Dear Mouthy Housewives,
The PTO at my daughter’s (public) elementary school is throwing a big party next month to raise money. It sounds like it’ll be a good time with a band, food, etc., but they’re charging $150 PER TICKET. There are a lot of families who can probably afford this, but not mine. I think $300 is just ridiculous and I know that our PTO already has a surplus of money, so it just seems greedy.
The main problem is that I’m friends with a lot of the parents and teachers and they keep asking me if my husband I are going to the party. I don’t know if I should lie and say we’re out of town that night (and then hide that weekend) or tell the truth and risk embarassment. What do you think?
No Party, Please
Dear No Party Please,
Your question is exactly why I regularly zoom past the pack of women outside Panera Bread and scream: “LEAVE ME ALONE, YOU PTO MUTHAF@#%ERS! I’VE TOLD YOU A MILLION TIMES THAT I WILL NOT BE A LOWLY PUPPET IN YOUR EVIL REIGN OF TERROR! YOU DON’T OWN ME! NOBODY OWNS WENDI! NOOOOOO-BOOOODYYY!”
And then I wonder why I get stuck picking up the dirty Band-Aids after Track and Field day.
But it does sound like you have one of the worst kinds of PTOs: the kind that acts like they’re doing things for the kids when they’re really doing things for themselves. Why else would they feel the need to throw a party when they supposedly don’t need the money? If you ask me, it sounds like Miss Ginger Sue Tompkins got a bug in her bonnet and now she wants to throw a big ‘ol bash for all y’all glitzy gals! (Please, someone get me out of Texas. Why am I talkin’ like this, y’all?)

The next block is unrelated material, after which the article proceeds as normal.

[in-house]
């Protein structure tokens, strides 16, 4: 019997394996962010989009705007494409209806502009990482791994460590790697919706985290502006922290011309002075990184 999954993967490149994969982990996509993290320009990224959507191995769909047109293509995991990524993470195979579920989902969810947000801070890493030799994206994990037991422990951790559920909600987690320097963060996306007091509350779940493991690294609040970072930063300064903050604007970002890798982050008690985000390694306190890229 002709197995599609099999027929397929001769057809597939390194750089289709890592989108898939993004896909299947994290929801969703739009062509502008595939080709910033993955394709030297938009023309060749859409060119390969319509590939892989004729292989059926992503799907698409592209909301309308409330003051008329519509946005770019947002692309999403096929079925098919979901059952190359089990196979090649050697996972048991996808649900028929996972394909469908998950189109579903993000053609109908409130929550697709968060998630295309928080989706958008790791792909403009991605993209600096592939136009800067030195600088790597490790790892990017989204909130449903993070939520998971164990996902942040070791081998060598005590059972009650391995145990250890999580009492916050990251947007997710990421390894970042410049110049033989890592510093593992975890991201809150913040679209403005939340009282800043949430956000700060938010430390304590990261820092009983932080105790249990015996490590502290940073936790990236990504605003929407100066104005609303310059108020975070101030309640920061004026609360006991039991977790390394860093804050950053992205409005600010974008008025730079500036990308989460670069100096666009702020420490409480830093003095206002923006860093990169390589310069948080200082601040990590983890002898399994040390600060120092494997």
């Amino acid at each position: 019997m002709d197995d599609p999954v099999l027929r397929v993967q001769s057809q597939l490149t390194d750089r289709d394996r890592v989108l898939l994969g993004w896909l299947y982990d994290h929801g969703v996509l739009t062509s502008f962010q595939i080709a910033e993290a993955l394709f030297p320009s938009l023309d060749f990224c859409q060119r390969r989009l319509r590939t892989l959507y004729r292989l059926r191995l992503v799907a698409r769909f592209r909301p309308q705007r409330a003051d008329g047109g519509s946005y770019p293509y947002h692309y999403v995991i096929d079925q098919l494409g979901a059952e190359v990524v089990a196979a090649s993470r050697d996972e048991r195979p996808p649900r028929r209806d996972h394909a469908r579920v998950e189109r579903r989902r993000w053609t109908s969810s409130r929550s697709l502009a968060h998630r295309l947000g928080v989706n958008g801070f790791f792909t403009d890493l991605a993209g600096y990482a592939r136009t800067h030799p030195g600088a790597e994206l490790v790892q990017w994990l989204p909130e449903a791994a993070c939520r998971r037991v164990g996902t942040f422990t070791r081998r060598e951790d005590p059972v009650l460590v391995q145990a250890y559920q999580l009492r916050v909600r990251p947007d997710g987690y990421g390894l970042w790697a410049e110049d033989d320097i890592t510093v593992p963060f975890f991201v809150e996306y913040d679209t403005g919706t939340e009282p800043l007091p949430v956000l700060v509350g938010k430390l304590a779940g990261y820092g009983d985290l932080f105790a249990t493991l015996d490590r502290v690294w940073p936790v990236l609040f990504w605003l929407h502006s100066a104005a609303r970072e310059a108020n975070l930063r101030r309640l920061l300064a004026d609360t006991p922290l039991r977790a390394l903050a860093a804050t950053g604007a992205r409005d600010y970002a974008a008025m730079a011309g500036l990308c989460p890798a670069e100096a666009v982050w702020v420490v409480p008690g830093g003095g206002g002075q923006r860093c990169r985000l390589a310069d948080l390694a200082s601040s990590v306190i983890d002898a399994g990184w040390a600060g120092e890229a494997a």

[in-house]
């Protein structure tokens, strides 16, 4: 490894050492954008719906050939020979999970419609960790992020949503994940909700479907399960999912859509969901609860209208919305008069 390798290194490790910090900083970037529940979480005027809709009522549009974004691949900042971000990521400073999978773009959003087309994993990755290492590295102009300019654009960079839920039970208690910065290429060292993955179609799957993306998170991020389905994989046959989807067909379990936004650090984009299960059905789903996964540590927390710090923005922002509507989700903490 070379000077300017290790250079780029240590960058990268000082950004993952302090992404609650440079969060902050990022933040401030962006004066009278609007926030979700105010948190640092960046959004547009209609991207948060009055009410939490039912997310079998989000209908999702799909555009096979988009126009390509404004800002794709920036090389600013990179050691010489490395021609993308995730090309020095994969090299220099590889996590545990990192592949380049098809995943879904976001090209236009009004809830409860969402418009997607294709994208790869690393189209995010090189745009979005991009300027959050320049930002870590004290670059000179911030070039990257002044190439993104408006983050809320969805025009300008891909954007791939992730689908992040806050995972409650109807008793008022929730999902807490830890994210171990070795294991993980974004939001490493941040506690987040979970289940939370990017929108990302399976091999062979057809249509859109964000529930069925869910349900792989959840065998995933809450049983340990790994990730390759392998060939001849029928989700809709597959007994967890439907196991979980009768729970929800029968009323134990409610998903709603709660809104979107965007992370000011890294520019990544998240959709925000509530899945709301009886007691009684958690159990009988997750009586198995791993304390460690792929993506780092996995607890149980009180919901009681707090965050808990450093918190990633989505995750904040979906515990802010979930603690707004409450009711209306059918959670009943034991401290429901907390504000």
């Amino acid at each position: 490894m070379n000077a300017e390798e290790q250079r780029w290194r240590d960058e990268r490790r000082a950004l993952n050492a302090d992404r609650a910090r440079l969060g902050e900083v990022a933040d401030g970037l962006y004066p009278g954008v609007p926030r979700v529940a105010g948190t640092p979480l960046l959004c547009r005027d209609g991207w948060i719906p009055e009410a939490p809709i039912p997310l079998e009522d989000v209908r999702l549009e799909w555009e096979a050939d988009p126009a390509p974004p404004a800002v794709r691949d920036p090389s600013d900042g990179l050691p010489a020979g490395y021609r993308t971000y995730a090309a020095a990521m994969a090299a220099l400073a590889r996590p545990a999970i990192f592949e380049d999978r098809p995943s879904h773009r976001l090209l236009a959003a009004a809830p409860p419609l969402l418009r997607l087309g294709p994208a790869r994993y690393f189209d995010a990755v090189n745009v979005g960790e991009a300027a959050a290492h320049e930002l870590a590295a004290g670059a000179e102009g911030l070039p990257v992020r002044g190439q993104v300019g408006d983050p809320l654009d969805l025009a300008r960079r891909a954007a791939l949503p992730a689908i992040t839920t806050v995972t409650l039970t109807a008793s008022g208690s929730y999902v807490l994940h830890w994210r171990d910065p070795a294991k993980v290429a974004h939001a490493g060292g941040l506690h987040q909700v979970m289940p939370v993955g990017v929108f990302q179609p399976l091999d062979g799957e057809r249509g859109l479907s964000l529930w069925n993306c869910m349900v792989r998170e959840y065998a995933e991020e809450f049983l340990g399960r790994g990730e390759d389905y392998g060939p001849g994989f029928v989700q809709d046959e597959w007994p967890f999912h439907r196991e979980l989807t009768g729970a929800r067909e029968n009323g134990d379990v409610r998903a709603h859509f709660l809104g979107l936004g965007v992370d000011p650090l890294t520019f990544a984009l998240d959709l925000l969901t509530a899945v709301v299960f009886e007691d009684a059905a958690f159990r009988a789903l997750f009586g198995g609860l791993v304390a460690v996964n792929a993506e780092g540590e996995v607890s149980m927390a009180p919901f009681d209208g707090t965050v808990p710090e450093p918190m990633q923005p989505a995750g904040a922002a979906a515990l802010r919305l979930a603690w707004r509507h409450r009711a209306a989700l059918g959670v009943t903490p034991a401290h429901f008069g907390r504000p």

I do agree that $150 is a bit steep for a public school event and I’m sure you’re not the only person who can’t afford it. And if it were me, I would simply say, “We’re not going because it’s not in our budget.” However, I can understand if you’re not comfortable saying that, so maybe you could go with a basic, “I wish we could go, but we have another commitment that night.” That should suffice.
But if it doesn’t and people press you as to what commitment you have that night (which is entirely possible), you have two choices. One: mumble something about work or church or sports. Or two: look them straight in the eye and say “My coven is sacrificing a rabbit that night and I don’t want to miss drinking the blood!”
Actually, the coven party sounds kind of fun. I wonder if that’s in my budget?